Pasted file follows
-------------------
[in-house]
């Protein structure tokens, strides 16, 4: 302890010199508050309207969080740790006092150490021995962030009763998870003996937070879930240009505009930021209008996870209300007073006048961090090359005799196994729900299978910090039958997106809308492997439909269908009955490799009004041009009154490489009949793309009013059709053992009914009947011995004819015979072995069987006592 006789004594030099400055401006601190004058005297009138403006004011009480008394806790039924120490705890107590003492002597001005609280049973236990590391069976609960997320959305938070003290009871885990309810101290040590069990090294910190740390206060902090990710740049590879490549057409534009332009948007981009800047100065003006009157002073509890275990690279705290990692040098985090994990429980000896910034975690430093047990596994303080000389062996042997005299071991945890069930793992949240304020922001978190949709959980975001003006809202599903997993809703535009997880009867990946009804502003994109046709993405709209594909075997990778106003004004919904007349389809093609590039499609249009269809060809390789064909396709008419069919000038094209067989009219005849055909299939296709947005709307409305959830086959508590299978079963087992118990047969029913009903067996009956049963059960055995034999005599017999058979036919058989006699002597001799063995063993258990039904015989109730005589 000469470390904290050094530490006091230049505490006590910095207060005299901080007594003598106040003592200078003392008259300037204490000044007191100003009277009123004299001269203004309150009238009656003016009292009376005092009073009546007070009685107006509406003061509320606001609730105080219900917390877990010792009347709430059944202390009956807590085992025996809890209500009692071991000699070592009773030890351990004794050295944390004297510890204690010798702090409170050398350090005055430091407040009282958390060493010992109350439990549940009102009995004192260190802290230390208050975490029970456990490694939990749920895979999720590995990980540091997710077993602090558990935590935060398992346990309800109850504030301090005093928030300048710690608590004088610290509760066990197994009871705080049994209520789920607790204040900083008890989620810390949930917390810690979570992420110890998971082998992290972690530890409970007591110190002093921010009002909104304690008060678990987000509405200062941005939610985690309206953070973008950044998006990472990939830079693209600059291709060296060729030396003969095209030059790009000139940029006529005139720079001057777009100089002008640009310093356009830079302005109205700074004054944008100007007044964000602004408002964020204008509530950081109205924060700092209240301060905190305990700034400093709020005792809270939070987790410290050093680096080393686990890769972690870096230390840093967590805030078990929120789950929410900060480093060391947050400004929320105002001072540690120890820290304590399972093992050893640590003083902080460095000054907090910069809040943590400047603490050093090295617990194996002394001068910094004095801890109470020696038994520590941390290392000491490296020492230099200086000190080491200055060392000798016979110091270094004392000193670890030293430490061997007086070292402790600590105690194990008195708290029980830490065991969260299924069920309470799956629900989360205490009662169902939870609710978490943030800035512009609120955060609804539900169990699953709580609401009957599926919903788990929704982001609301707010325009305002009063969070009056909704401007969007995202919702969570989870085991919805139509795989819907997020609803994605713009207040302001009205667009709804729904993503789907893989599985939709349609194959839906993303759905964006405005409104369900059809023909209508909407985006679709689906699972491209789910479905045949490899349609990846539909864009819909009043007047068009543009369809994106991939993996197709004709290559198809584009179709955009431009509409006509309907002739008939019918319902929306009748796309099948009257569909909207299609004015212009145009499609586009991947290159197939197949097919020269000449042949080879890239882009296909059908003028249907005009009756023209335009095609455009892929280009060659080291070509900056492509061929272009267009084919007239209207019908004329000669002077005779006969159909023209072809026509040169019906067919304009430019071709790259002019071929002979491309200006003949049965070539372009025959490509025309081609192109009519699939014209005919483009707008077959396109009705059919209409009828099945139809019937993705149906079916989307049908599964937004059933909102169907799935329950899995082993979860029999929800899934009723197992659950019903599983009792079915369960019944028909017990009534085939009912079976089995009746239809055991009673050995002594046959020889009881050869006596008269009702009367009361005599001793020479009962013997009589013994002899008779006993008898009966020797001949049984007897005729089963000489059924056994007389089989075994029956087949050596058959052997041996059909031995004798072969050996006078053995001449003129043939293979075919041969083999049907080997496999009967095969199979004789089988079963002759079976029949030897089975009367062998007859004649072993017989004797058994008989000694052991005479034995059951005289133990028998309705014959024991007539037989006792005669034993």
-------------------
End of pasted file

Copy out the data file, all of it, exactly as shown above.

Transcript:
[in-house]
């Protein structure tokens, strides 16, 4: 302890010199508050309207969080740790006092150490021995962030009763998870003996937070879930240009505009930021209008996870209300007073006048961090090359005799196994729900299978910090039958997106809308492997439909269908009955490799009004041009009154490489009949793309009013059709053992009914009947011995004819015979072995069987006592 006789004594030099400055401006601190004058005297009138403006004011009480008394806790039924120490705890107590003492002597001005609280049973236990590391069976609960997320959305938070003290009871885990309810101290040590069990090294910190740390206060902090990710740049590879490549057409534009332009948007981009800047100065003006009157002073509890275990690279705290990692040098985090994990429980000896910034975690430093047990596994303080000389062996042997005299071991945890069930793992949240304020922001978190949709959980975001003006809202599903997993809703535009997880009867990946009804502003994109046709993405709209594909075997990778106003004004919904007349389809093609590039499609249009269809060809390789064909396709008419069919000038094209067989009219005849055909299939296709947005709307409305959830086959508590299978079963087992118990047969029913009903067996009956049963059960055995034999005599017999058979036919058989006699002597001799063995063993258990039904015989109730005589 000469470390904290050094530490006091230049505490006590910095207060005299901080007594003598106040003592200078003392008259300037204490000044007191100003009277009123004299001269203004309150009238009656003016009292009376005092009073009546007070009685107006509406003061509320606001609730105080219900917390877990010792009347709430059944202390009956807590085992025996809890209500009692071991000699070592009773030890351990004794050295944390004297510890204690010798702090409170050398350090005055430091407040009282958390060493010992109350439990549940009102009995004192260190802290230390208050975490029970456990490694939990749920895979999720590995990980540091997710077993602090558990935590935060398992346990309800109850504030301090005093928030300048710690608590004088610290509760066990197994009871705080049994209520789920607790204040900083008890989620810390949930917390810690979570992420110890998971082998992290972690530890409970007591110190002093921010009002909104304690008060678990987000509405200062941005939610985690309206953070973008950044998006990472990939830079693209600059291709060296060729030396003969095209030059790009000139940029006529005139720079001057777009100089002008640009310093356009830079302005109205700074004054944008100007007044964000602004408002964020204008509530950081109205924060700092209240301060905190305990700034400093709020005792809270939070987790410290050093680096080393686990890769972690870096230390840093967590805030078990929120789950929410900060480093060391947050400004929320105002001072540690120890820290304590399972093992050893640590003083902080460095000054907090910069809040943590400047603490050093090295617990194996002394001068910094004095801890109470020696038994520590941390290392000491490296020492230099200086000190080491200055060392000798016979110091270094004392000193670890030293430490061997007086070292402790600590105690194990008195708290029980830490065991969260299924069920309470799956629900989360205490009662169902939870609710978490943030800035512009609120955060609804539900169990699953709580609401009957599926919903788990929704982001609301707010325009305002009063969070009056909704401007969007995202919702969570989870085991919805139509795989819907997020609803994605713009207040302001009205667009709804729904993503789907893989599985939709349609194959839906993303759905964006405005409104369900059809023909209508909407985006679709689906699972491209789910479905045949490899349609990846539909864009819909009043007047068009543009369809994106991939993996197709004709290559198809584009179709955009431009509409006509309907002739008939019918319902929306009748796309099948009257569909909207299609004015212009145009499609586009991947290159197939197949097919020269000449042949080879890239882009296909059908003028249907005009009756023209335009095609455009892929280009060659080291070509900056492509061929272009267009084919007239209207019908004329000669002077005779006969159909023209072809026509040169019906067919304009430019071709790259002019071929002979491309200006003949049965070539372009025959490509025309081609192109009519699939014209005919483009707008077959396109009705059919209409009828099945139809019937993705149906079916989307049908599964937004059933909102169907799935329950899995082993979860029999929800899934009723197992659950019903599983009792079915369960019944028909017990009534085939009912079976089995009746239809055991009673050995002594046959020889009881050869006596008269009702009367009361005599001793020479009962013997009589013994002899008779006993008898009966020797001949049984007897005729089963000489059924056994007389089989075994029956087949050596058959052997041996059909031995004798072969050996006078053995001449003129043939293979075919041969083999049907080997496999009967095969199979004789089988079963002759079976029949030897089975009367062998007859004649072993017989004797058994008989000694052991005479034995059951005289133990028998309705014959024991007539037989006792005669034993």